In Tabriz, I am allowed to look over the shoulder of S. and H. With amazement I see how dominant women here are behind closed doors, how much appreciation they are shown by the men in their lives. My first encounters here show me that everything I thought I knew about this country is not accurate. The spectrum is bigger, it's not peace, joy and pancakes, but it's only hell on earth when you marry the wrong or no man. The girls spend a lot of time locked up in the family living room and watch Turkish tv series, cook or discuss the here and now. The living room is the linchpin of life. Being in the middle of it all is lovely. The familiar feeling of a big family unfolding in front of my eyes is very much welcome.
Quickly I learn that after a meal is before a meal. There is always something on the stove. Iranian food takes incredibly long to prepare. The women cook with a lot of love and care. The dishes are a variety of different tastes. I've never tasted so much at once. Everything is sweet, sour and salty at the same time. It's eaten on a plastic tablecloth on the Persian carpet. Although there are sofas and armchairs, they get used sporadically. They are lined up along three walls of the living room and, not like in Germany, in the middle of the room.
Tabriz has the most beautiful historical bazaar I have seen in Iran. Together with S., who is also a photographer, we meander through the maze of alleyways and take pictures. With her, I lose all timidity, photographing people and objects. We create beautiful pictures that show a different everyday life. I have the feeling that wherever I point my camera, an interesting scene unfolds. Here, the world still sees, smells and tastes "authentic". It's beautiful. (Later, after looking around a bit, I realise that all of these images reproduce a cliché and sell the country's 1001 night image. But this is misleading. The reality, how we understand it in Germany, is always trying to hide. It seems impossible for me to capture the little I do see in photos.)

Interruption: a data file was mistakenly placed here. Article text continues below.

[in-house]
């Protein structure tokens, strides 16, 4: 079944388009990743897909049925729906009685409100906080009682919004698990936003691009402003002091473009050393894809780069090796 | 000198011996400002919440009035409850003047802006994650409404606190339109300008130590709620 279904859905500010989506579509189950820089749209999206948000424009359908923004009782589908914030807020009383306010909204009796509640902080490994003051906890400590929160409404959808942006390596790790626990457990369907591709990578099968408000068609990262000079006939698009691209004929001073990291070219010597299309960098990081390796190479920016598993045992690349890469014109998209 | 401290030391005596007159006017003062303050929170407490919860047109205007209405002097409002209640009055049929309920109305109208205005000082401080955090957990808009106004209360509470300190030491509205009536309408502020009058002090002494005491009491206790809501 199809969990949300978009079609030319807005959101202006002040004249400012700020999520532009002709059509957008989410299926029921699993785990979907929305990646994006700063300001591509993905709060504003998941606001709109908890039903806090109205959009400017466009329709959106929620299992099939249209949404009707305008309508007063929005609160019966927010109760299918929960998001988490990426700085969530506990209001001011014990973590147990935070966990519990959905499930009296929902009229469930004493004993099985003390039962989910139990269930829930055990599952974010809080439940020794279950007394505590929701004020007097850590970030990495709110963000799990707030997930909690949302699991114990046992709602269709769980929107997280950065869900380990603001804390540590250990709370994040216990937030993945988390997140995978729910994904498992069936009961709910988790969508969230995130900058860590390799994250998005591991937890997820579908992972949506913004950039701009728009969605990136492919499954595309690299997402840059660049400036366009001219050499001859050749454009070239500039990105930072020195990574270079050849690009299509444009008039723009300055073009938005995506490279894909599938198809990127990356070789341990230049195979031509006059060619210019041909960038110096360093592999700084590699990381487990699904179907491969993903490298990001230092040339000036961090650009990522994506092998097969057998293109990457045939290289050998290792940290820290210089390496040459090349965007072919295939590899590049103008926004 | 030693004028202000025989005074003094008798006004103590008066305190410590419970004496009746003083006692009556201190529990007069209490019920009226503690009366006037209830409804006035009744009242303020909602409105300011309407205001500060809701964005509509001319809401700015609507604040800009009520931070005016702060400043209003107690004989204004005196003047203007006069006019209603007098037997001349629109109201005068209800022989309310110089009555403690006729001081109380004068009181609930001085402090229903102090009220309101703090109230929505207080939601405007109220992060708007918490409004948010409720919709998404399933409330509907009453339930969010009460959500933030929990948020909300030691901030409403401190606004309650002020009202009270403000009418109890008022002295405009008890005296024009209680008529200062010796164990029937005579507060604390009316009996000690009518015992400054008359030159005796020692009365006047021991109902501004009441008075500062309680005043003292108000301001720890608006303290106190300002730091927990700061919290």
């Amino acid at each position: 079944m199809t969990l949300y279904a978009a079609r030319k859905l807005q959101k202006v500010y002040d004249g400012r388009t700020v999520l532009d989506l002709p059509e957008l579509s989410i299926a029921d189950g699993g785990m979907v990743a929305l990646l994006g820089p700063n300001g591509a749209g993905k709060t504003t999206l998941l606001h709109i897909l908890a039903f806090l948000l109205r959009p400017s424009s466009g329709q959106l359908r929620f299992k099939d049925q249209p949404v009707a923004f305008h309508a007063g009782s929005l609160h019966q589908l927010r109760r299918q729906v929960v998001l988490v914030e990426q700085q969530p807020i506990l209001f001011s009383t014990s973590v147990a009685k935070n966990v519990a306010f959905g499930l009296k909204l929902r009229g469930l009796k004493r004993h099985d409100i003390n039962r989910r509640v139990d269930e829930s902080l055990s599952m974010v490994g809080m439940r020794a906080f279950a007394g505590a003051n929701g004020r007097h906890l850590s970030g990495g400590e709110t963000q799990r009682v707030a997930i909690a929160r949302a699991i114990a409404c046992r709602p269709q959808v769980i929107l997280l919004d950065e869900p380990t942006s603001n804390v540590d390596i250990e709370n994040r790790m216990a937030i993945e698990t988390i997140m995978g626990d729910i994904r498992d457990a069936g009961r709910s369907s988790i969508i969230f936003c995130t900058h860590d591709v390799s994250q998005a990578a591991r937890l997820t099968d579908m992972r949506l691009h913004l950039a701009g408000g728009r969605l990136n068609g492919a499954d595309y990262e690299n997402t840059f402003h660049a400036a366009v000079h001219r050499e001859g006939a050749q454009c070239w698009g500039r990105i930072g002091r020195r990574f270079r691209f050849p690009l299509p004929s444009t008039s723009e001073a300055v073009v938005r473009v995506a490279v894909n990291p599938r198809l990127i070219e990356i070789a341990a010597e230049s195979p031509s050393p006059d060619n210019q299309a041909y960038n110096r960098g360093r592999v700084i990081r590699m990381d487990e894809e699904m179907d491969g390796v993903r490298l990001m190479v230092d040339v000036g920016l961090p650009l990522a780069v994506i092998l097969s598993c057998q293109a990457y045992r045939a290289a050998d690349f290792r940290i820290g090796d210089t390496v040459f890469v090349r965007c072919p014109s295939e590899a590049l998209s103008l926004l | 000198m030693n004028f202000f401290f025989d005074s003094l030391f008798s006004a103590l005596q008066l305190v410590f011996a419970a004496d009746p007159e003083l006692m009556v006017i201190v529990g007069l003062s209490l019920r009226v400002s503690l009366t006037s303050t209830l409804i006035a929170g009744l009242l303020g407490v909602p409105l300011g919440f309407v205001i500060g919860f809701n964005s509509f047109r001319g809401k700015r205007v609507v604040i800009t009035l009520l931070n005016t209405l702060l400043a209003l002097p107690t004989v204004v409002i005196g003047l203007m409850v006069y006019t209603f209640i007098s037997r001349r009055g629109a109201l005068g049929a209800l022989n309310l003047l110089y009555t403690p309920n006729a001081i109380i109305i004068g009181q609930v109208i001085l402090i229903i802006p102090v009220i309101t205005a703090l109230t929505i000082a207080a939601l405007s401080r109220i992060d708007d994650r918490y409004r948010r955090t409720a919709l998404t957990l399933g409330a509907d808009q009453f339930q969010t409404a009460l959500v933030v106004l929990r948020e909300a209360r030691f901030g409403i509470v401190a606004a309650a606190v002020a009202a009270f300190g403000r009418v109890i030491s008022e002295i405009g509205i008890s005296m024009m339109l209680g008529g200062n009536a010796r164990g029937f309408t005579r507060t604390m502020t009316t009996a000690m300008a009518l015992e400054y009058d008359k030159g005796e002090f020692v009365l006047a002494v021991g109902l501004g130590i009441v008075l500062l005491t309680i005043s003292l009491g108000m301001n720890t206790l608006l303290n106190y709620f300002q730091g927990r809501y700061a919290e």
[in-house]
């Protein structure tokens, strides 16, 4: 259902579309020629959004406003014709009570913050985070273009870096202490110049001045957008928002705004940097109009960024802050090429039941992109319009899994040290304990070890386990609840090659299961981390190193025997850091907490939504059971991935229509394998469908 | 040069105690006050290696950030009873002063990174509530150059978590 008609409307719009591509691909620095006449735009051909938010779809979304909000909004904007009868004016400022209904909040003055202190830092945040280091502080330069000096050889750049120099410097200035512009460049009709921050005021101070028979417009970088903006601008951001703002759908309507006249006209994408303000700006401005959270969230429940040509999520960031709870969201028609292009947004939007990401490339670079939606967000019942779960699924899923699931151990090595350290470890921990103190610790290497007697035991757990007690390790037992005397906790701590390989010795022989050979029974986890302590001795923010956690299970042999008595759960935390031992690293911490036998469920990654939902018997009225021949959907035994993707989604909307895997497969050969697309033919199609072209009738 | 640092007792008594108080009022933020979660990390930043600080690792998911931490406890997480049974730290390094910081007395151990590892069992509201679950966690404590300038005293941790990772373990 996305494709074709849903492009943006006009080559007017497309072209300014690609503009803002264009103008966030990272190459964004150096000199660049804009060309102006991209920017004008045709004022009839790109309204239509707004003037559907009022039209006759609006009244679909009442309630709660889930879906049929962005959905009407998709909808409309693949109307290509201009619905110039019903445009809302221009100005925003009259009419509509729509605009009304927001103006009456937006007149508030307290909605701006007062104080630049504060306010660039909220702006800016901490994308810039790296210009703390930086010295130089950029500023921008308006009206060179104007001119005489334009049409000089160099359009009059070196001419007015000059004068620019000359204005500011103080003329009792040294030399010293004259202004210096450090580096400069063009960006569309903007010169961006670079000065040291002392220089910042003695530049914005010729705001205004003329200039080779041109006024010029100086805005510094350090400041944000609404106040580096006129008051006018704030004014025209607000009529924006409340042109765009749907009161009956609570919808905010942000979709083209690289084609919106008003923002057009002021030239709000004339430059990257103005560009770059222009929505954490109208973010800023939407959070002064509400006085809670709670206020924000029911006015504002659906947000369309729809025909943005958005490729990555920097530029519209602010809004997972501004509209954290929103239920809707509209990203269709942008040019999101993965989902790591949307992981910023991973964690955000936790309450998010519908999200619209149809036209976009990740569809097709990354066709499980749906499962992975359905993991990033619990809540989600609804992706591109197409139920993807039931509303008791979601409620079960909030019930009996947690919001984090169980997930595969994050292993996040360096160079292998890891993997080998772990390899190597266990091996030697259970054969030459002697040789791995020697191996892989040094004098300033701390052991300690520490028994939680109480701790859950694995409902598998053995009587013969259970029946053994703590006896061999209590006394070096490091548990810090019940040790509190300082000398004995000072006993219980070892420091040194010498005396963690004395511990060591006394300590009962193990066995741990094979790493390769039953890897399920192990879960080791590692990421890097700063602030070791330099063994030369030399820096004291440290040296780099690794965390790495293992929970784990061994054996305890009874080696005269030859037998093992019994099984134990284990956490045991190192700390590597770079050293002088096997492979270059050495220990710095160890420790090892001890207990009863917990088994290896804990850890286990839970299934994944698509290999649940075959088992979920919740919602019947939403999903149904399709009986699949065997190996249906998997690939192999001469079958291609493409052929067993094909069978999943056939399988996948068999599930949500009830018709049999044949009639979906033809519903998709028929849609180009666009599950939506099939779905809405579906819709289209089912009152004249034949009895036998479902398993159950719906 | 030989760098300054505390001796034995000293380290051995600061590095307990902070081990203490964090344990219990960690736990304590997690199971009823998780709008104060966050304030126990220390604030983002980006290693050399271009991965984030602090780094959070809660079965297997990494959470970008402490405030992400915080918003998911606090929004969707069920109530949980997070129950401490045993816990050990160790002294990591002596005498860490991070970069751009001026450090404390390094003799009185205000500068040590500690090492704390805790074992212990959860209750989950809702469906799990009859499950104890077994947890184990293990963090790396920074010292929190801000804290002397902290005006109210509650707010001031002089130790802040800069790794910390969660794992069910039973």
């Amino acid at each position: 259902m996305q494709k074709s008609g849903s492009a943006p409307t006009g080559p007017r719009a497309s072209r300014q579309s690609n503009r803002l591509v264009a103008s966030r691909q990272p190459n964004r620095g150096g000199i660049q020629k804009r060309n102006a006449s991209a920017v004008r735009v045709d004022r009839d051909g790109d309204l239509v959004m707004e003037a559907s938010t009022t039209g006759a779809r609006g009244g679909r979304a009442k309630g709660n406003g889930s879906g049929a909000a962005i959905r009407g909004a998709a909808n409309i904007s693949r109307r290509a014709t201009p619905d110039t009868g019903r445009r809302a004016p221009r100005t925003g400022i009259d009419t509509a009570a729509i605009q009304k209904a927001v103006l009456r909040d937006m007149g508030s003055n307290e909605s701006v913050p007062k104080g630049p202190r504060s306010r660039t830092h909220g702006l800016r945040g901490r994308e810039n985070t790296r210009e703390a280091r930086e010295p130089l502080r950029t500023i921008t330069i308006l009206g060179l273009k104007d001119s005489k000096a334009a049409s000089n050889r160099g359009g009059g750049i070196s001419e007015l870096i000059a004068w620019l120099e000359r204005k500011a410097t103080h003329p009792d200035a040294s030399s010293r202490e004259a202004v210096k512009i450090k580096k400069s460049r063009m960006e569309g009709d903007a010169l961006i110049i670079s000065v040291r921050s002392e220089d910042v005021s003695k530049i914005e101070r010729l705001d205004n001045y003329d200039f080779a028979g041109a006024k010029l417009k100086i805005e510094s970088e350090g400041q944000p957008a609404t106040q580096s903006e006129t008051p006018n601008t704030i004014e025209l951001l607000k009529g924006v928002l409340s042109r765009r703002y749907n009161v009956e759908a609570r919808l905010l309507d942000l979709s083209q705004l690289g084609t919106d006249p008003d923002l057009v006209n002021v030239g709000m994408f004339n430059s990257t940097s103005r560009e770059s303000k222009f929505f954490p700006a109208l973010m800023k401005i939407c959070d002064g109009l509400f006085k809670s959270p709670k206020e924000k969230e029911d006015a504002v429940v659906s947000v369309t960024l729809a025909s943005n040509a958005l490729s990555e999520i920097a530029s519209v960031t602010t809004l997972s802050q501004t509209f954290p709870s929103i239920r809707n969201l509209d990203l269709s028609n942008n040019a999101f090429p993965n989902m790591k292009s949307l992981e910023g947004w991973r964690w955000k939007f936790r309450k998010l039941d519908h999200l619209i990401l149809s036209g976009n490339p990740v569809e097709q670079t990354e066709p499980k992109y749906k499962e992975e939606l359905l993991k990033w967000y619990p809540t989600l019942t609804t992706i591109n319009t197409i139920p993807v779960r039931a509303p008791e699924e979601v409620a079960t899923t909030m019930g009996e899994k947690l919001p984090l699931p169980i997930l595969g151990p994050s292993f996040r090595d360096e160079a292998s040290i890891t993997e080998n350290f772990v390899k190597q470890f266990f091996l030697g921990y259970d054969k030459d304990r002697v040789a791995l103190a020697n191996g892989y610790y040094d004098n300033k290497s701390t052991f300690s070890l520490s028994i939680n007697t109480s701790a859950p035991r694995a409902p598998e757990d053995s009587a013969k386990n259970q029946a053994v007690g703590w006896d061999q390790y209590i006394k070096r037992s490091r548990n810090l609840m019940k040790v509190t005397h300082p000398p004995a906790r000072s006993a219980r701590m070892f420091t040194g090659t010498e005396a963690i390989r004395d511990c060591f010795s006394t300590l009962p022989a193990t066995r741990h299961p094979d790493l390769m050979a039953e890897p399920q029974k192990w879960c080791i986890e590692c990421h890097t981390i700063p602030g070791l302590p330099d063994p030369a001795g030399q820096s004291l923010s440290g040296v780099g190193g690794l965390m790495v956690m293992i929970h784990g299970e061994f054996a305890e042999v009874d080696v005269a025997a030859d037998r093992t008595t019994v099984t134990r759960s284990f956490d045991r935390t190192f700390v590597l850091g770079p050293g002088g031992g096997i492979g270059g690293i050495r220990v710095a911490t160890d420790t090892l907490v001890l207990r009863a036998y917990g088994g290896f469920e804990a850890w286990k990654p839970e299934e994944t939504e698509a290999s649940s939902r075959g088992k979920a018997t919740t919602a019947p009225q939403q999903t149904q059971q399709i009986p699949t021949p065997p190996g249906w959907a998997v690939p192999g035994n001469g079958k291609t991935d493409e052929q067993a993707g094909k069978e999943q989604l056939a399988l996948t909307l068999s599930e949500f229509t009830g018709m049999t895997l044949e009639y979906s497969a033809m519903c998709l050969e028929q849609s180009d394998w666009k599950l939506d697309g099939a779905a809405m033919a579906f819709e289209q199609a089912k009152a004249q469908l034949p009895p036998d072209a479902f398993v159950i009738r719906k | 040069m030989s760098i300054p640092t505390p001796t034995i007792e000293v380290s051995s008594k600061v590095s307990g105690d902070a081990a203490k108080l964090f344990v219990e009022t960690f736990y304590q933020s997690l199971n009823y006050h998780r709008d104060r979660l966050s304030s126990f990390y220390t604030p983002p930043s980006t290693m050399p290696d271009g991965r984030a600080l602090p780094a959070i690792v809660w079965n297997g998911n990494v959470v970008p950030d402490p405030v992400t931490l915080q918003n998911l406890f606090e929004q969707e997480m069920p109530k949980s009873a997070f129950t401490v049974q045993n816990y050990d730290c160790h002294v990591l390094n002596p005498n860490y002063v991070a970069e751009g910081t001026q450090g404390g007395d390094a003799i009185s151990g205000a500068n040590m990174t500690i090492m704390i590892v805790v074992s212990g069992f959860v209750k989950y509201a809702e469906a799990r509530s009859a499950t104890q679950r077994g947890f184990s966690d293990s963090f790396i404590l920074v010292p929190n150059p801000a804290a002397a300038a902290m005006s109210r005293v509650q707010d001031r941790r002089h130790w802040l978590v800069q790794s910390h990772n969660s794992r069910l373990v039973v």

After a city walk and a family outing to Goli Park, the sightseeing potential of this city has already been exhausted. I am quite content. It means that I have more time to just look over the girl's shoulders. Everything is different, so different that it sometimes takes 10 minutes until I understand how to flush the toilet or find how to enjoy the food. A thousand little things seem illogical to me. Like, you always take off your shoes in front of the apartment door, but in the bathroom and the kitchen, you put on plastic ones. There are no beds in the apartment, every night you bring out the mattresses and pillows from hidden corners. Everything is different in Iran but just as comfortable as at home. Slowly I am starting to adjust to this new normality...